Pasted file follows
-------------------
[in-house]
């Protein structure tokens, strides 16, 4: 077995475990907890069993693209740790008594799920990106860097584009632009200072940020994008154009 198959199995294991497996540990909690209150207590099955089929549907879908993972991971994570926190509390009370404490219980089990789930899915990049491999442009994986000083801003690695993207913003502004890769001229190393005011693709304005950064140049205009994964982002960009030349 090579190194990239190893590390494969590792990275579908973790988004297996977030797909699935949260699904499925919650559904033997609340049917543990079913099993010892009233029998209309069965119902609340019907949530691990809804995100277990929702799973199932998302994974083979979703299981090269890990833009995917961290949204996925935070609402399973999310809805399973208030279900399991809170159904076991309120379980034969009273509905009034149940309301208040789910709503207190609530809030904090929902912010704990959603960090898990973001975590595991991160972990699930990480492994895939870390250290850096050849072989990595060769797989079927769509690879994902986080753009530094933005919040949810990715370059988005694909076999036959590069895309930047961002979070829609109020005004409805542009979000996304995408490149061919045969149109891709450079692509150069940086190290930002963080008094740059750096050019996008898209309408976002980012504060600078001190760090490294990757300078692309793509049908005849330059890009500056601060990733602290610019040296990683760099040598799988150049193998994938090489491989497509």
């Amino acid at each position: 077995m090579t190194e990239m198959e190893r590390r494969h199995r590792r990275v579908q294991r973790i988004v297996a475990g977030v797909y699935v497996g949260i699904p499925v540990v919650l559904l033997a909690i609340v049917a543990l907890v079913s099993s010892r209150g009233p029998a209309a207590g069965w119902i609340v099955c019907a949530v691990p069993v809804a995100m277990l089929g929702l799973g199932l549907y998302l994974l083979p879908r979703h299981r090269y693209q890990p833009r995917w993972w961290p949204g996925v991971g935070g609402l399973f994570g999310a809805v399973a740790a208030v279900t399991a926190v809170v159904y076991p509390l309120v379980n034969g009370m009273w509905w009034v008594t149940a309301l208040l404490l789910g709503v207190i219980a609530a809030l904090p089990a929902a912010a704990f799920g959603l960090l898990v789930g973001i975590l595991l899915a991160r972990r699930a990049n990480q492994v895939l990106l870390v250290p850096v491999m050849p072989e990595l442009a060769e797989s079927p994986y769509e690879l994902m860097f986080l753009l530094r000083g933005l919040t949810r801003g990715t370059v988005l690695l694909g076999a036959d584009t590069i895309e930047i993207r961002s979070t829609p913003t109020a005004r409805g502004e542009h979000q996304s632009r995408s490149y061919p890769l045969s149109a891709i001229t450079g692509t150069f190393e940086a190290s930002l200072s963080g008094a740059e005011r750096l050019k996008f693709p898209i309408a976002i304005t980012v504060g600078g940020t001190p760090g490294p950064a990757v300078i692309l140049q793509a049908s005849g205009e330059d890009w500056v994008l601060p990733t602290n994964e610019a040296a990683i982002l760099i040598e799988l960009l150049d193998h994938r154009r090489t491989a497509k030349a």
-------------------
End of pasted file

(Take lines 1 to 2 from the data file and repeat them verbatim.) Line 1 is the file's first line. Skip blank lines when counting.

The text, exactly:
[in-house]
């Protein structure tokens, strides 16, 4: 077995475990907890069993693209740790008594799920990106860097584009632009200072940020994008154009 198959199995294991497996540990909690209150207590099955089929549907879908993972991971994570926190509390009370404490219980089990789930899915990049491999442009994986000083801003690695993207913003502004890769001229190393005011693709304005950064140049205009994964982002960009030349 090579190194990239190893590390494969590792990275579908973790988004297996977030797909699935949260699904499925919650559904033997609340049917543990079913099993010892009233029998209309069965119902609340019907949530691990809804995100277990929702799973199932998302994974083979979703299981090269890990833009995917961290949204996925935070609402399973999310809805399973208030279900399991809170159904076991309120379980034969009273509905009034149940309301208040789910709503207190609530809030904090929902912010704990959603960090898990973001975590595991991160972990699930990480492994895939870390250290850096050849072989990595060769797989079927769509690879994902986080753009530094933005919040949810990715370059988005694909076999036959590069895309930047961002979070829609109020005004409805542009979000996304995408490149061919045969149109891709450079692509150069940086190290930002963080008094740059750096050019996008898209309408976002980012504060600078001190760090490294990757300078692309793509049908005849330059890009500056601060990733602290610019040296990683760099040598799988150049193998994938090489491989497509």